Rival team: Benjamin Netanyahu sits in the Knesset with his colleagues from the War Cabinet, Defense Minister Yoav Gallant and Benny Gantz.
Debbie Hill/ Credit: UPI/Alamy Live News

Both the Sephardic and Ashkenazi chief rabbis have stated that those affected should leave the country if the exemption is lifted. Such statements give Gantz the opportunity to be seen as a patriot and take the shine off Netanyahu’s nationalist credentials. Therefore, Netanyahu is under pressure from the ultra-Orthodox, the extreme right, the more moderate right of Gideon Saar and Benny Gantz in the center. But the more these forces circulate, the more Netanyahu doubles down on his rhetoric for a complete victory over Hamas and sees war as his path to political survival.

Netanyahu responded to the US abstention by canceling a high-level Israeli delegation’s visit to Washington for talks. But Defense Secretary Yoav Gallant was already in Washington and is reportedly meeting with US officials. How does this affect the unity of the Israeli government?

The Israeli delegation was asked by the Biden administration to discuss this in detail Plans for the proposed Rafah operation what Netanyahu has been talking about for weeks. Americans wanted to know how this could be achieved without causing catastrophic civilian casualties among the 1.2 million people – mostly displaced people – seeking refuge there. But instead of sending military experts, the delegation was led by the Minister for Strategic Affairs Ron Dermer (a Netanyahu confidant) and Tzachi Henegbia former right-wing agitator who now serves as national security adviser.

Neither are military experts and Dermer has not even served in the IDF. It would be interesting to hear what they could have said to the US military team they were supposed to brief on the scene. But these armchair generals are now staying at home.

Israeli Defense Minister Yoav Gallant and his team meet with U.S. Secretary of Defense Lloyd Austin in Washington on March 26.
The talks continue: Israeli Defense Minister Yoav Gallant and his team meet with US Defense Secretary Lloyd Austin following the US decision to abstain from the UN vote.
AP Photo/Jacquelyn Martin

Meanwhile, Gallant continues his talks in Washington as if nothing had happened. Although he is a member of Likud, Gallant has steered his course particularly carefully since March last year, when Netanyahu’s attempt to fire him over his opposition to the government’s unpopular judicial reforms, which Gallant said would endanger national security, failed.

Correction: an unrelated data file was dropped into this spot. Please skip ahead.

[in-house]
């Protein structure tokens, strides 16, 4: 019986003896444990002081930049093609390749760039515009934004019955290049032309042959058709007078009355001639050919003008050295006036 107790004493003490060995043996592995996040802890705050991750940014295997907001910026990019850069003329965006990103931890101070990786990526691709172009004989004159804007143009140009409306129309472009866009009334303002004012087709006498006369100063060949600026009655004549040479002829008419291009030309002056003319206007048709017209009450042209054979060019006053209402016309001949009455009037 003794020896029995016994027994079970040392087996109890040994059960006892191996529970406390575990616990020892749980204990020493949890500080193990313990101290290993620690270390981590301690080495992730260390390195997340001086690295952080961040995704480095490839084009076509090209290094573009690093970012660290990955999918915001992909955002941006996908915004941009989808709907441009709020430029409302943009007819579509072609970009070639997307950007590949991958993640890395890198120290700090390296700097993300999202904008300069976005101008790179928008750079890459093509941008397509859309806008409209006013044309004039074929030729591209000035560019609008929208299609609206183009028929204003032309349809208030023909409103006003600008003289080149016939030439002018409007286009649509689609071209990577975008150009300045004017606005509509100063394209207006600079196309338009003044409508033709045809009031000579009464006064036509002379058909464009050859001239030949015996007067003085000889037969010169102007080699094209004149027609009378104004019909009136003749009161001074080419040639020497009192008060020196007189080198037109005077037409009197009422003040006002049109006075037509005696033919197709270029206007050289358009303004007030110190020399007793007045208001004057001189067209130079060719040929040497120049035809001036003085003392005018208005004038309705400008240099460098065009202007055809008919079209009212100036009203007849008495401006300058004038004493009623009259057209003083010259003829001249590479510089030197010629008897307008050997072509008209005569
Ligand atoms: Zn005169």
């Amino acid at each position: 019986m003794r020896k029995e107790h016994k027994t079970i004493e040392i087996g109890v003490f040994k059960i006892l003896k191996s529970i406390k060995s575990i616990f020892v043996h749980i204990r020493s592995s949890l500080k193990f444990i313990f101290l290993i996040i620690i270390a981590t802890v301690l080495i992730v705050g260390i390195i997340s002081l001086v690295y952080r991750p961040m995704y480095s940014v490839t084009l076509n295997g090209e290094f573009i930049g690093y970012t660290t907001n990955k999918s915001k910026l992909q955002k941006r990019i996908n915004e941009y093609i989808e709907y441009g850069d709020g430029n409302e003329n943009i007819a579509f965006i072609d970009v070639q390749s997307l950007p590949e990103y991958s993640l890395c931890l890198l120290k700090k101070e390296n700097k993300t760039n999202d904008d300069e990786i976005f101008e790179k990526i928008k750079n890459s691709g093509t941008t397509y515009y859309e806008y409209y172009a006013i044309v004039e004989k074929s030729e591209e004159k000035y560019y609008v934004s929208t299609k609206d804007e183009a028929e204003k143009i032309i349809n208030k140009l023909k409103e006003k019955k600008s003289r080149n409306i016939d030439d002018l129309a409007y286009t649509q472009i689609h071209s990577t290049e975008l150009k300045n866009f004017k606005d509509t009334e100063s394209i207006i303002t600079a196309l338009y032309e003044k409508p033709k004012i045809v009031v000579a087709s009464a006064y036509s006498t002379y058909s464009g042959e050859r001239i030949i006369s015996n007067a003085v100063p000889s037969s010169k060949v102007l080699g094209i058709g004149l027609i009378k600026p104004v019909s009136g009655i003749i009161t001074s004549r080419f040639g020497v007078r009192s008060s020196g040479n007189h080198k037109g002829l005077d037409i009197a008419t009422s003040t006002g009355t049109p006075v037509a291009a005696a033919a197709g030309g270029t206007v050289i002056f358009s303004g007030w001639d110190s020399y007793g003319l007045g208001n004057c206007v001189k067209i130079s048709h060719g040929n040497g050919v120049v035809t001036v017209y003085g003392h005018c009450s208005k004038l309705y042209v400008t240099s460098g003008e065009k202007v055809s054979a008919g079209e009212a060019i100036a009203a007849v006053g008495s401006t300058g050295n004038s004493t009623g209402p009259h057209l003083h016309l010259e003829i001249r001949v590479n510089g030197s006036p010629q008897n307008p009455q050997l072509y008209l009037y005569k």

Gallant survived in part because of mass demonstrations he supported, occupying a unique position in the Cabinet: as someone who stood up to Netanyahu and survived. He is popular in Washington and Netanyahu is likely relieved that he is keeping lines of communication open with the Biden administration. But it’s hard to hide the contrast between Gallant’s meeting and Netanyahu’s anger over Washington’s decision to abstain from the Security Council vote.

What does this say about the future of US-Israeli relations?

The United States has only truly viewed Israel as a strategic ally since the early 1970s. Until then, relationships had been more problematic. When Israel declared its independence in 1948, there was a US arms embargo. In the 1948 war, it was Soviet arms over Czechoslovakia that gave Israel its military advantage.

In the 1950s and 1960s, it was primarily France that supplied Israel with weapons – including nuclear weapons. The 1956 Suez affair – in which Israel attacked Egypt in coordination with Britain and France – was denounced by the US. But after the Six-Day War in 1967, the US became more involved and, interestingly, has consistently promoted normalization between Israel and its Arab neighbors. The 1978 Camp David Accords when Israel and Egypt recognized each other, emphasized this.

My understanding of this is that the US’s involvement with Israel since the 1970s has been about promoting a certain order in the Middle East. Therefore, we must understand Israeli-American relations in a regional context.

The Biden administration knows that you can’t end a war without a peace plan – and that must mean a Palestinian state alongside Israel. US Secretary of State Antony Blinken began his recent Middle East visit to Saudi Arabia and saw Riyadh as playing a central role in a stable Middle East. The recognition of Israel by the Saudis goes hand in hand with concrete steps towards a Palestinian state.

The longer Netanyahu refuses to pay this price, the greater the torment in Gaza will be. And at the same time, the US must increase its pressure on the Israeli government.